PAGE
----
Spinney, Laura. Pale Rider : The Spanish Flu of 1918 and How It Changed the World. First US Trade Paperback ed. New York: PublicAffairs, 2018.
See also the following works for more reading on this topic.
Barry, John M. The Great Influenza : The Epic Story of the Deadliest Plague in History. New York: Viking, 2004.
Crosby, Alfred W. America’s Forgotten Pandemic. West Nyack: Cambridge University Press, 2003.
Canadian popular histories:
O’Keefe, Betty, and Ian Macdonald. Dr. Fred and the Spanish lady: Fighting the killer flu. Heritage House Publishing Co, 2004. (Full disclosure: this press also published my history of an evil spirit in Algonquian belief. Please note that I have no control over the price of physical copies of this book on Amazon, which sometimes surges to hundreds of dollars for mysterious reasons. So if you click on this link for my book, please don’t send me unhappy emails to complain about the book’s price).
Pettigrew, Eileen The silent enemy: Canada and the deadly flu of 1918. Saskatoon: Western Producer Prairie Books, 1983.
Vaccine refusal is one of the most difficult health problems of our age. In the Democratic Republic of the Congo a terrible Ebola epidemic is raging -and has just had its first case in the major city of Goma- despite the existence of an effective vaccine. There have been outbreaks of violence directed against public health workers, which have made fighting the outbreak infinitely more difficult. But these workers are not alone. In Pakistan and Afghanistan polio cases are rising, and public health workers have faced threats, stigma and violence as well. Polio is appearing in tests in neighboring countries now, from southwestern China to Iran. While it’s easy to portray the people in these countries who refuse vaccination as being ignorant or uneducated, the truth is that in the United States, Canada and Europe we have a similar problem with vaccine refusal. As I discussed in another post, there was recently an outbreak of measles near Portland, Oregon, which was driven by low-vaccination rates. …
An outbreak of measles in Clark county Washington has led to at least 36 confirmed cases, and quite possibly a dozen more. A recent Oregonian newspaper article by Molly Harbarger had the title “Vancouver-area measles outbreak costs county $187,000 so far.” While we now view measles as a childhood disease, some historians have suggested that it could have caused the Antonine plague that devastated ancient Rome (165-180 AD). Globally, in 1985 nearly 1.2 million people died from measles annually (see slide 3), and many more patients suffered from pneumonia or were left with damaged hearing. Of course, measles is easily preventable with a regularly administered vaccination. This vaccination not only protects the person who receives it, but also babies too young to receive the vaccine, or patients with weakened immune systems, such as people receiving chemotherapy or living with HIV/AIDS.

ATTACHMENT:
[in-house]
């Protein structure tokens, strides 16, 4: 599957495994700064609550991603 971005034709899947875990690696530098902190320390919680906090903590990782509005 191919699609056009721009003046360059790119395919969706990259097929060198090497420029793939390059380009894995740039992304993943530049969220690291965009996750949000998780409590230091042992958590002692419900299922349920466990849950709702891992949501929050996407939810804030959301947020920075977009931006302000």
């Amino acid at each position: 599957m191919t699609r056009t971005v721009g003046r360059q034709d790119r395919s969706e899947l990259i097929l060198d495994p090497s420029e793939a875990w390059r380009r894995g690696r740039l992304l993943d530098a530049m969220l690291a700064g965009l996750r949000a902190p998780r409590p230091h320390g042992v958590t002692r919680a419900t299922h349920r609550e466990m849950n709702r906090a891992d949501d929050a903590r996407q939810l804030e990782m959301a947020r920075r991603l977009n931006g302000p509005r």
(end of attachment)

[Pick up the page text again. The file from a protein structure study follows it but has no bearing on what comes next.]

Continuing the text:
The outbreak in Clark county was entirely preventable. Too few people had received the vaccination for herd immunity to work. It’s a sign of a larger problem, which is people’s refusal to vaccinate their children against diseases such as Whooping Cough, which is making a come-back in the United States. Public health authorities suggest that one of major factors driving these outbreaks are the conspiracy theories regarding vaccines spread through social media, YouTube and the internet. Interestingly, outbreaks of these vaccine-preventable diseases are no longer primarily happening amongst the poor and marginalized, but rather amongst the educated and privileged. …
Why do conspiracy theories have such enduring power to shape human behavior? My interest in conspiracy theories first began when I was doing fieldwork in Latin America around HIV and AIDS. During this work many people told me narratives about either how the virus was created, or how wealthy corporations were hiding a cure. I then heard conspiracy theories from my students in own my classes, which suggested that HIV did not exist at all. It can be hard now to understand how powerful these conspiracy theories were in an era before effective treatments were globally available to treat this disease. But I had repeated conversations in my classes with students who not only deeply believed that HIV did not exist, but also argued that there was a vast global coverup of the true origins of AIDS, which they ascribed to pesticides, food additives, and recreational drugs.
One aspect of conspiracy theories that most interests me is that they are enormously powerful, yet academics almost completely ignore them in their classrooms. If you look at most syllabi for theory classes (every one I’ve ever seen) in the social sciences you will find that they entirely omit conspiracy theories. At the same time, based on my personal experience, if you spend much time with academics you will hear frequent reference to conspiracy theories. It is true that some of these theories focus on the plans of the administration, which is often composed of their former colleagues. But academics also often use them to explain broader questions of politics and history during informal discussions. But you’ll almost never find conspiracy theories in syllabi, textbooks, classes or academic articles.